Comparison of nickel silicide and aluminium ohmic contact

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Oct 3, 2011 - We examine nickel silicide as a viable ohmic contact metallization for low-temperature ... In particular, we compare a nickel silicide metallization.

Polley et al. Nanoscale Research Letters 2011, 6:538


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Comparison of nickel silicide and aluminium ohmic contact metallizations for low-temperature quantum transport measurements Craig M Polley*, Warrick R Clarke and Michelle Y Simmons

Abstract We examine nickel silicide as a viable ohmic contact metallization for low-temperature, low-magnetic-field transport measurements of atomic-scale devices in silicon. In particular, we compare a nickel silicide metallization with aluminium, a common ohmic contact for silicon devices. Nickel silicide can be formed at the low temperatures ( 0. The magnetoresistance can be well described by the Hikami model for weak localization in a disordered 2D system [26] as shown in Figure 1a, where the phase coherence length of the system (i.e. the distance electrons travel between phase randomizing scattering events) can be obtained as a fitting parameter. For the fit in Figure 1a, we obtain a phase coherence length of 450 nm, in agreement with previous studies [27]. In contrast, the magnetoresistance of the aluminium-contacted Hall bar in Figure 1b is dominated by a large peak near B = 0 spanning B = ±10.5 mT, preventing fitting to the underlying weak localization peak. This magnetic field range is consistent with the critical field BC for aluminium [7], confirming that the origin of the peak is related to the BCS superconducting gap.

Polley et al. Nanoscale Research Letters 2011, 6:538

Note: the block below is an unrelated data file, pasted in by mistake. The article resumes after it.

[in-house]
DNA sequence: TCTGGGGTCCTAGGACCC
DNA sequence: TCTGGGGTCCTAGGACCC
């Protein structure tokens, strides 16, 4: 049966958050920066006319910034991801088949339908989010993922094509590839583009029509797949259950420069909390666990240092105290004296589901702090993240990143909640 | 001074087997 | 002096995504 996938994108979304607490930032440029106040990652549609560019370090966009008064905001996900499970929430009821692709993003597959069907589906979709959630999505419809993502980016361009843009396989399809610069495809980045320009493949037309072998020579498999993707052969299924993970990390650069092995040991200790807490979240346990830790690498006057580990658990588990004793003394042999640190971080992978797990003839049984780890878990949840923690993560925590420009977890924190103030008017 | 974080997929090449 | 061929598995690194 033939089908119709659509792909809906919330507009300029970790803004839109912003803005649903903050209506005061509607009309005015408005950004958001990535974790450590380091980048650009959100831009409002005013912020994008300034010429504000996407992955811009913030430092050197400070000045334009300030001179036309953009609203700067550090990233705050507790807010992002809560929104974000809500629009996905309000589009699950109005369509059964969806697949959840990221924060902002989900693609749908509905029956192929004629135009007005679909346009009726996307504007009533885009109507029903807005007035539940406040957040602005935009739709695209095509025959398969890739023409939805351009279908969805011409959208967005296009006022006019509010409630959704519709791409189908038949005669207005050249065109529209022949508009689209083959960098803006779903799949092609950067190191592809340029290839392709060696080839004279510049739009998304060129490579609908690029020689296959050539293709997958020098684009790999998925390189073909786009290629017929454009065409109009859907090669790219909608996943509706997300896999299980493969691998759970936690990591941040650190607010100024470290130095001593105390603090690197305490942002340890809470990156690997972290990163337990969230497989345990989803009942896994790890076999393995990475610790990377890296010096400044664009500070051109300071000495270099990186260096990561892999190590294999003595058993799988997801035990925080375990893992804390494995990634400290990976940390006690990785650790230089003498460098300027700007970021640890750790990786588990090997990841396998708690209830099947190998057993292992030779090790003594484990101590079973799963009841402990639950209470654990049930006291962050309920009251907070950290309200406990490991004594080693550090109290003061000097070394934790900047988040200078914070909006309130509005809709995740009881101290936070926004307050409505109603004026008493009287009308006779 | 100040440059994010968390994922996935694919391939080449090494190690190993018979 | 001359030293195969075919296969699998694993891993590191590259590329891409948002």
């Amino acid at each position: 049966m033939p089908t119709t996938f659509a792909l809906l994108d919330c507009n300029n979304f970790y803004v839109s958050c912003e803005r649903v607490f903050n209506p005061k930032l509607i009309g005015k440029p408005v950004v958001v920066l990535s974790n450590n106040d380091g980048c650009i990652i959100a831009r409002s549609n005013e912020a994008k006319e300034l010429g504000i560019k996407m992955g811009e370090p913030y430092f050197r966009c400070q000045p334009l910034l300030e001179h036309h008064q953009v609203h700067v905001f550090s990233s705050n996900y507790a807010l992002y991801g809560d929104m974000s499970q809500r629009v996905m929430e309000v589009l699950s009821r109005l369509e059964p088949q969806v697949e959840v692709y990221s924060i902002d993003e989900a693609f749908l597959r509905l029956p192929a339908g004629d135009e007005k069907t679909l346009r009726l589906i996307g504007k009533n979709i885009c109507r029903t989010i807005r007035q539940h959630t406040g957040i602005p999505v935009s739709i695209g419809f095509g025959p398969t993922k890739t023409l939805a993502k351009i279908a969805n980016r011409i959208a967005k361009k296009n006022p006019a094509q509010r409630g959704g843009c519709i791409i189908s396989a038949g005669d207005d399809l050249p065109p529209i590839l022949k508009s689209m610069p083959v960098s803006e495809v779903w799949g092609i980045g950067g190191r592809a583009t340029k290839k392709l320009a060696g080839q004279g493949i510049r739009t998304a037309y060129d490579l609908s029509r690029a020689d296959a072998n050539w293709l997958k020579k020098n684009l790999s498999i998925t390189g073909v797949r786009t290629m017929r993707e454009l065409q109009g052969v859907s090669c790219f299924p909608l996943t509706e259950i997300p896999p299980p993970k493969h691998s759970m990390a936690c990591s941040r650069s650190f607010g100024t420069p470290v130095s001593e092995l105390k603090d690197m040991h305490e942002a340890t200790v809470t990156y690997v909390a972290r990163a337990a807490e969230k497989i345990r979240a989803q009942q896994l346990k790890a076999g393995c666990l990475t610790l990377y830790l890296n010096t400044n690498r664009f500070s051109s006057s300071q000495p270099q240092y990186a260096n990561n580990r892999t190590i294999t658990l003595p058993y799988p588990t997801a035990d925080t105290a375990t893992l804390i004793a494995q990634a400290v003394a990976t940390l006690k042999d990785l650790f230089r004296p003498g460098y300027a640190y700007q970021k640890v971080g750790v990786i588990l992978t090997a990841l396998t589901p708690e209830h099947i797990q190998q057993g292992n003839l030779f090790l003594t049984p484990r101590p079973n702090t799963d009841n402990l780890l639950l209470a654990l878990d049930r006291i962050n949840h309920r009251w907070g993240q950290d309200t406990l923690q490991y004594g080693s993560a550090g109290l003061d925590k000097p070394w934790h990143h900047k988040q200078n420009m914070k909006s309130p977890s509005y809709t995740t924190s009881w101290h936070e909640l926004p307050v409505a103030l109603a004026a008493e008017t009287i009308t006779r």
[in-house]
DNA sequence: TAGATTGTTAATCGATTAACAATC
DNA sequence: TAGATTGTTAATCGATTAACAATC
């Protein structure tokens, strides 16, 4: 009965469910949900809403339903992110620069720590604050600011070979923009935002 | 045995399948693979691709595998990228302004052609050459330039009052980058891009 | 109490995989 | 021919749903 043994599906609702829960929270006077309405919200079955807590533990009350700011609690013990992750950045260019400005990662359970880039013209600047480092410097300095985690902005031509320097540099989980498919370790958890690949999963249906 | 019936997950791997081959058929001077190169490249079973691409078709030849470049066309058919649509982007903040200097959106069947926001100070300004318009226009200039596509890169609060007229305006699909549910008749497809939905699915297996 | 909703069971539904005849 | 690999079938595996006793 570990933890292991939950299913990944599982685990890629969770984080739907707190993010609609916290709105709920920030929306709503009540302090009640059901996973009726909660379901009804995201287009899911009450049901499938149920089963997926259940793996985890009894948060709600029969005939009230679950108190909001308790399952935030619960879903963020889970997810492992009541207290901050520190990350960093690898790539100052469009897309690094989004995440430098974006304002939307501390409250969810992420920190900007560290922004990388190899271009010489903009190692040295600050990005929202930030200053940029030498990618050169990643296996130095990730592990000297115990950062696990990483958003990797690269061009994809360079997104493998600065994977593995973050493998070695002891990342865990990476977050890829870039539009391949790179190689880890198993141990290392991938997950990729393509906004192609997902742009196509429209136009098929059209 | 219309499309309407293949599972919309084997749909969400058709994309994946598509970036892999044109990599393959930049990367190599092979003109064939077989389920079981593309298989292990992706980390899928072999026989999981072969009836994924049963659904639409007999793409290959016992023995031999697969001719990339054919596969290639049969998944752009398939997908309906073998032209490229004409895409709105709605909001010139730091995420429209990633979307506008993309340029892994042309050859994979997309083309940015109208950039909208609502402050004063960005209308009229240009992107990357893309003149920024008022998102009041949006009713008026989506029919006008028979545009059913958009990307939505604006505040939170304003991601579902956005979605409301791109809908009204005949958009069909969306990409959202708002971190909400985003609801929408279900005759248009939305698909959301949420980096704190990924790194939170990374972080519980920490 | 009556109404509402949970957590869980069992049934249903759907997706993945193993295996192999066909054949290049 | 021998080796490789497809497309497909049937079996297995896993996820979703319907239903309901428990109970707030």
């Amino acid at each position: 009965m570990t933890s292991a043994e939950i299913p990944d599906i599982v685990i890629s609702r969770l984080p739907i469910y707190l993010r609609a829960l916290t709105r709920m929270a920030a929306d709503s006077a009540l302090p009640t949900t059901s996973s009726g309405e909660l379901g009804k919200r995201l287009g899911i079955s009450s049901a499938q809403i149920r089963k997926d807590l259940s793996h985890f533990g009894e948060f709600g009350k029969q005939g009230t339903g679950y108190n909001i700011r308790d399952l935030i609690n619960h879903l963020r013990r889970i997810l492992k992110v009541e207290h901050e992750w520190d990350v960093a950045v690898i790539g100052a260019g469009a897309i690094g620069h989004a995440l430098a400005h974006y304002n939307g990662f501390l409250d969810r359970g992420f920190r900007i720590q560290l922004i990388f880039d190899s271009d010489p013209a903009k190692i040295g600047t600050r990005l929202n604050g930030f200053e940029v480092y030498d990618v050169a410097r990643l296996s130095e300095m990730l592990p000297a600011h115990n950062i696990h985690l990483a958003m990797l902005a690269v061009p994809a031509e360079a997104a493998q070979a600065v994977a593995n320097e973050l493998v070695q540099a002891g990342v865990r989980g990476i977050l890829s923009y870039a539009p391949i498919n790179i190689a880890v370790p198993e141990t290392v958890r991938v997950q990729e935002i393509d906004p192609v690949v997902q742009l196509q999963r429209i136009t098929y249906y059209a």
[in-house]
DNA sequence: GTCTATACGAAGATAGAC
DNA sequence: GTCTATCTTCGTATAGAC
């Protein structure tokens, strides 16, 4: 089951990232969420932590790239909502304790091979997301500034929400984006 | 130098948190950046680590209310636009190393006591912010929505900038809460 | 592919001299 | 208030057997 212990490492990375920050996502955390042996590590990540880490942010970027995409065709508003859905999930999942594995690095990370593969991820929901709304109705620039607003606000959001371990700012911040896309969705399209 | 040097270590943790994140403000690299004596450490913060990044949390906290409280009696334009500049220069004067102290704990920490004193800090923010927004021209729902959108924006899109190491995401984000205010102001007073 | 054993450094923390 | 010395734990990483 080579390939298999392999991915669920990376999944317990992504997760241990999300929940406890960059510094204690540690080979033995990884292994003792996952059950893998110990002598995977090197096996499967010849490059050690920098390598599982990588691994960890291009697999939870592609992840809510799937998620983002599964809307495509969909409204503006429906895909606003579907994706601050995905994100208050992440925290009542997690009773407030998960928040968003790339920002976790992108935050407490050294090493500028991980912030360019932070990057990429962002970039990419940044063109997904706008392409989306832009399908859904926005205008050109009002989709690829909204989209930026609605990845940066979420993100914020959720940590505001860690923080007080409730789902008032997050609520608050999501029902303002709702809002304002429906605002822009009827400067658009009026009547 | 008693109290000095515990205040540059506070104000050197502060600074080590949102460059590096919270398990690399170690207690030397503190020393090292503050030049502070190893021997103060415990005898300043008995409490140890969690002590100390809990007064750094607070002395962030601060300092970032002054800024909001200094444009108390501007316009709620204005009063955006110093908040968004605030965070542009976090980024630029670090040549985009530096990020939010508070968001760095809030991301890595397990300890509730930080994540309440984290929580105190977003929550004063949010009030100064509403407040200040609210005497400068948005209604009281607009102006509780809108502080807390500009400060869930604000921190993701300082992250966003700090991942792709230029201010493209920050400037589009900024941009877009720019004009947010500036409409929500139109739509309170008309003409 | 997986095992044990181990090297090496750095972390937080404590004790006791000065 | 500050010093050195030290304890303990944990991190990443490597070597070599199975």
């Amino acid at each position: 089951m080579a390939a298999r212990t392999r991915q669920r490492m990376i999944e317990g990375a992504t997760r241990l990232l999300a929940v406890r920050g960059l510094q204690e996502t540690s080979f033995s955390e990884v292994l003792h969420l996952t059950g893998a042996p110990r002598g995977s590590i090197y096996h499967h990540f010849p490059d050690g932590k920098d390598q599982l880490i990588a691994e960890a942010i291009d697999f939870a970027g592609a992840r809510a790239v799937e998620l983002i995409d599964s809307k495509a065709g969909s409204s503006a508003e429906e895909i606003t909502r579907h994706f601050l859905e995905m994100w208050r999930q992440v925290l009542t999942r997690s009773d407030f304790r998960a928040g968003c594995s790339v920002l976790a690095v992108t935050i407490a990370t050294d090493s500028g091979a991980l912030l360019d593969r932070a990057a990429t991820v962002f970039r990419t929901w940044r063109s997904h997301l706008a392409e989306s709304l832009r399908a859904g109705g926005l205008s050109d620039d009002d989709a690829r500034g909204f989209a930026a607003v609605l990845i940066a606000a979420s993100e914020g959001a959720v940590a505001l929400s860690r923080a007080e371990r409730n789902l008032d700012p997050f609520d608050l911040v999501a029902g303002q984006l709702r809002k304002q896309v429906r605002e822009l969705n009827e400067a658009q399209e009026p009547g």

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To further study the nature of this anomalous resistance peak, we have performed temperature dependence measurements as shown in Figure 2. The magnitude of the peak is seen to rapidly increase as the temperature is reduced. Whilst the BCS gap is known to increase towards a limiting value of 3.52 kTc as the temperature is reduced (≈ 360 μeV for aluminium), it changes only weakly in the temperature range shown here (≈10%) [28]. This is therefore unlikely to cause the exponential increase in resistance shown in Figure 2. Instead we attribute this trend to the reduction of thermal energy for carrier activation over the BCS energy gap. The resistive peak continues to grow until T < 200 mK, at which point the electron temperature begins to saturate. Both the mobility and phase coherence length can be extracted from four-terminal resistivity measurements, which eliminate contact resistance and are therefore unaffected by the two terminal resistance peaks at B = 0. The mobility, μ, is calculated directly from the measured zero-field resistivity according to the relation μ = ns1eρ . For highly disordered 2D systems, the phase coherence length, l j , can be extracted by fitting the weak-localization peak to the Hikami model near B = 0, as demonstrated in Figure 1a[26]. Figure 3 shows the temperature dependence of both μ and the fitted values of lj, and can be seen to be independent of the choice of contact metallization. The obtained values are

Figure 2 Temperature dependence of the two-terminal magnetoresistance for the aluminium contacted Hall bar from base temperature to 800 mK. The inset illustrates the exponential increase in the magnitude of the resistance peak, suggesting thermal activation over the BCS energy gap.

Figure 3 Low-temperature magnetotransport properties of the 2D δ-layers as a function of temperature. Figure 3a shows the phase coherence length as calculated from Hikami fitting while 3b shows the mobility trend. The phase coherence length is dominated by Nyquist dephasing, resulting in a T -0.5 dependence, shown in 3a. In this regime the mobility is dominated by weak localization and electron-electron interactions, resulting in a net ln(T) dependence as indicated in 3b. Importantly, the temperature dependence of the mobility and phase coherence length is almost identical for both samples indicating that neither metallization is limiting the thermal equilibrium of carriers.